The passage of gay marriage measures last week by Spain's parliament and Canada's House of Commons carries groundbreaking implications. Although Belgium and the Netherlands previously legalized gay marriage, the populations and global influence of Canada and Spain are greater. The newer laws are also more progressive, giving gay marriage the same full legal protection and adoption rights as traditional marriage.
The reasoning and demographics behind the two votes are just as significant.
In both nations, particularly in Roman Catholic Spain, religion plays an important part in citizens' lives. Yet lawmakers in Spain and Canada alike made their decisions on the grounds that civil rights -- the rights granted by the state -- should not be trampled by religious beliefs, though churches, of course, may carry on as they see fit regarding their recognition of marriages. That reasoning, vital to protecting the rights of small groups from the will of larger ones, is increasingly absent from U.S. debates and decisions on gay marriage and other fraught issues, including abortion.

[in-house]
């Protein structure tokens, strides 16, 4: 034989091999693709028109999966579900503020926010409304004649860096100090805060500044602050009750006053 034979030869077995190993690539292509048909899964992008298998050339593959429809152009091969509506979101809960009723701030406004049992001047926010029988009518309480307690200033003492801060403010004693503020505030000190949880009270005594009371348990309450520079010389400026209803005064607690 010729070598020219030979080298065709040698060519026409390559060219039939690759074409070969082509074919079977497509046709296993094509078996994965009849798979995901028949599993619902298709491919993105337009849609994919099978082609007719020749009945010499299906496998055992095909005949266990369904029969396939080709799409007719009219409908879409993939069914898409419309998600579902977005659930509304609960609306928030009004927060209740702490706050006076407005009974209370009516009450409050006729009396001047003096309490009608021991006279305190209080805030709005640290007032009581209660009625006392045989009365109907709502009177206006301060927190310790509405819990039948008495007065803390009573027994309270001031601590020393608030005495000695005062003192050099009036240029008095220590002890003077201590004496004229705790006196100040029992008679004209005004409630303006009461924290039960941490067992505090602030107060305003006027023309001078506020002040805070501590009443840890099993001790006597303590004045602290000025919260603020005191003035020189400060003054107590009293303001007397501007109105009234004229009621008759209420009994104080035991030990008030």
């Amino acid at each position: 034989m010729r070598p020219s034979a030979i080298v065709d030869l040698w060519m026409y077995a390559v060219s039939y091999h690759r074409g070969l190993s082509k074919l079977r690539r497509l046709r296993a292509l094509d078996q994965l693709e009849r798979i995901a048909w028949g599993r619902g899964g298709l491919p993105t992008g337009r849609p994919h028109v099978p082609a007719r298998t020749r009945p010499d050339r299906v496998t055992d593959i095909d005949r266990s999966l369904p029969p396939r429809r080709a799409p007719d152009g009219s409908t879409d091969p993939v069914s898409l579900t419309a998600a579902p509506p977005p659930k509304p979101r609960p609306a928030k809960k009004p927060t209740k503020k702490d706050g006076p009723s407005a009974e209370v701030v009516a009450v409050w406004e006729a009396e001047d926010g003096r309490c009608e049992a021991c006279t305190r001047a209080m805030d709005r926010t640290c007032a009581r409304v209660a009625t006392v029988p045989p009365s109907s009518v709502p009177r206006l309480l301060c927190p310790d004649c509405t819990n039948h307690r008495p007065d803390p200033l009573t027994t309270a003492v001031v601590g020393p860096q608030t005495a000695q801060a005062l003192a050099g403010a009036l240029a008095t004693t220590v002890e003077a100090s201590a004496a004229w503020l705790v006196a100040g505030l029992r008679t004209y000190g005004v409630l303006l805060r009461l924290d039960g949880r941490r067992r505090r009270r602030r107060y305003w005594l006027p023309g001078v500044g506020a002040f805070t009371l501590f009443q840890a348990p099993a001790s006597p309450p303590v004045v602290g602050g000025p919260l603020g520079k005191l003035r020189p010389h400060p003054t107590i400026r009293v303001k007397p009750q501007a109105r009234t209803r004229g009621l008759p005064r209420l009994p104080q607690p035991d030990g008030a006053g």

Canada's population is divided over gay marriage, and its prime minister, Paul Martin, is a Roman Catholic who has stated his concerns on the issue. Yet Martin supported the measure for the right reasons. "In a nation of minorities," he said, "it is important that you don't cherry-pick rights. A right is a right."